Adam Mooney’s big finance knowledge helps deliver microfinance solutions.
Adam Mooney’s teen dreams of becoming a pilot, footballer or teacher have come to nothing – and he couldn’t be happier. The chief executive officer of Good Shepherd Microfinance, which provides affordable loans and savings accounts to some of Australia’s most disadvantaged people, draws tremendous satisfaction from using his finance skills to make a difference in society.
“I fell into accounting and then fell in love with it,” Mooney says.
As an 18-year-old in the mid-1980s, he started out as a mailroom sorter for the now defunct airline Ansett. When Ansett’s finance department offered him the chance to do an accounting degree, he grabbed it. Over the next decade he took on finance roles at Ansett and Merrill Lynch, before a long stint at ANZ where he held senior positions including chief financial officer of the bank’s biggest business unit.
But despite the intellectual stimulation, he was starting to feel restless. “I found myself wanting more,” Mooney recalls.
Then came what he calls his “epiphany”. During a hiatus from ANZ, from 2003 to 2005, he worked with the development agency Concern Worldwide in Cambodia, and helped set up what has become Cambodia’s largest financially sustainable microfinance institution.
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“I really had my eyes opened to the world of microfinance, sitting under a tree in a village and looking clients in the eye and seeing the dignity that results when you say, ‘Yes, I believe in your business plan. Here’s a loan for $300 to buy this printing press or that fishing boat.”
On returning to Australia, Mooney rejoined ANZ and became head of Community Development Finance while completing a Master of Social Science (International Development) at RMIT. He says the course steeled him to take a different career track.
“I suppose that was my heartland – that was where I found myself,” he says.
Leadership roles at the Reconciliation Australia not-for-profit saw Mooney pursue his passion for building stronger relationships between the wider Australian community and Indigenous people. For three years he was director of the organisation’s Reconciliation Action Plans, and for a time he was acting CEO.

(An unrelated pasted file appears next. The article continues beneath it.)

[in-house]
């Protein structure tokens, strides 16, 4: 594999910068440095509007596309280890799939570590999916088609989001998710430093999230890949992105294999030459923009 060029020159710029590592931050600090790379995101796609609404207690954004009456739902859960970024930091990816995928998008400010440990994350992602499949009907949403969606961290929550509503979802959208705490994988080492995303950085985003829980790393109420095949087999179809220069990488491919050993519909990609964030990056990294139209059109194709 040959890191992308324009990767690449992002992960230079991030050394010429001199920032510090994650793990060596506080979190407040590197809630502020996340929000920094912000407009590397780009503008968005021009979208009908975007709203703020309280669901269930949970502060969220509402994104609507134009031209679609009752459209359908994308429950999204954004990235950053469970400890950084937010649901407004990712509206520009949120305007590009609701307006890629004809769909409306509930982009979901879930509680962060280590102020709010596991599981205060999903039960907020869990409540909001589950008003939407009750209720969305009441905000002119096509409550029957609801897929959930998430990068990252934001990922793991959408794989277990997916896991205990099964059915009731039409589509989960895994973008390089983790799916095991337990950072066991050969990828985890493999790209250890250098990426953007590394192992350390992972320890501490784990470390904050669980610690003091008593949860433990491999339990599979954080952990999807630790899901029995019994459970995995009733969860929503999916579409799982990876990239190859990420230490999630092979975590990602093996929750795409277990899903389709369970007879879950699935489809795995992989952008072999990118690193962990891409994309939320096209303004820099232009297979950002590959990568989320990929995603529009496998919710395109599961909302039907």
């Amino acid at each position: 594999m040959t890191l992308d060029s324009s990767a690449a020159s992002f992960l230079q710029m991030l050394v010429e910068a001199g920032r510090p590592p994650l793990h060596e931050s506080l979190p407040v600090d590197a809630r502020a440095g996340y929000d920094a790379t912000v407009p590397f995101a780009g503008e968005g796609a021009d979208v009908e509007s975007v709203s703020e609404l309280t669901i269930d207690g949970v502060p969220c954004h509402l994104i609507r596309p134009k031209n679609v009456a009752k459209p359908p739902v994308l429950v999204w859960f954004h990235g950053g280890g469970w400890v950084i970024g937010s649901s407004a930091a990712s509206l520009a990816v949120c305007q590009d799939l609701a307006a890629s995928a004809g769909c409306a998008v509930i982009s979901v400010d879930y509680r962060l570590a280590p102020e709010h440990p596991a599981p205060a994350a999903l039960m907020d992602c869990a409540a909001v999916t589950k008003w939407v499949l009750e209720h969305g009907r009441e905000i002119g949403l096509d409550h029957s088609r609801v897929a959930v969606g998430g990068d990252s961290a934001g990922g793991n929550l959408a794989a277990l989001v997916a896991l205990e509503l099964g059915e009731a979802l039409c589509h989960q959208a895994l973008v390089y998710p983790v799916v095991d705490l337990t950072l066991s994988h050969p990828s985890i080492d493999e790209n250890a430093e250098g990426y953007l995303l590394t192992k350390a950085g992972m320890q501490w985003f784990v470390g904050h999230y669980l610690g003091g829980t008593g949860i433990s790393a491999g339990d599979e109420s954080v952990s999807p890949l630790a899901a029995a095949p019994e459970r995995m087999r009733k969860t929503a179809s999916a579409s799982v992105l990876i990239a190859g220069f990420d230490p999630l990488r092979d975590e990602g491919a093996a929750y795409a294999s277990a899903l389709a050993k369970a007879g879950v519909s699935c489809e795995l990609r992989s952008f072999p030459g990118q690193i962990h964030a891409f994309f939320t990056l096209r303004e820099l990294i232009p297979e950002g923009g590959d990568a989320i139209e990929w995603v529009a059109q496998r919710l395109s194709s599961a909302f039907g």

Then in 2012 he landed his perfect job, becoming the inaugural CEO of Good Shepherd Microfinance.
The Good Shepherd organisation partners with about 250 groups across Australia to deliver fair and affordable finance to people excluded from mainstream bank loans and savings.
“It is the dream role for me,” says Mooney. “They are people who have dreams and aspirations that go unrequited or ignored. To be part of something that doesn’t judge a person’s past but judges a person’s commitment to their own future is very powerful and gives me great pleasure.”
It’s perhaps not surprising that Mooney has such empathy for others. He describes being raised in a home of “opportunity and hope” by his mother Irene, a nurse, and his father Bill, now a well-known artist, who became a quadriplegic after breaking his neck in a diving accident at the age of 16.
Mooney has outlasted Ansett, and his dreams of being a pilot are now a dim memory. But he wouldn’t trade his diverse accounting career for anything, and he urges today’s young workers to try a range of roles before settling on a career. “Eventually you’ll find out what you really like and where your passions are,” he says.
One piece of advice
Make the effort to identify people’s talents and aspirations in order to draw the best out of them. “Focusing on strengths rather than weaknesses is crucial, not just in the workplace but in the community overall,” says Adam Mooney.
This article is from the July issue of INTHEBLACK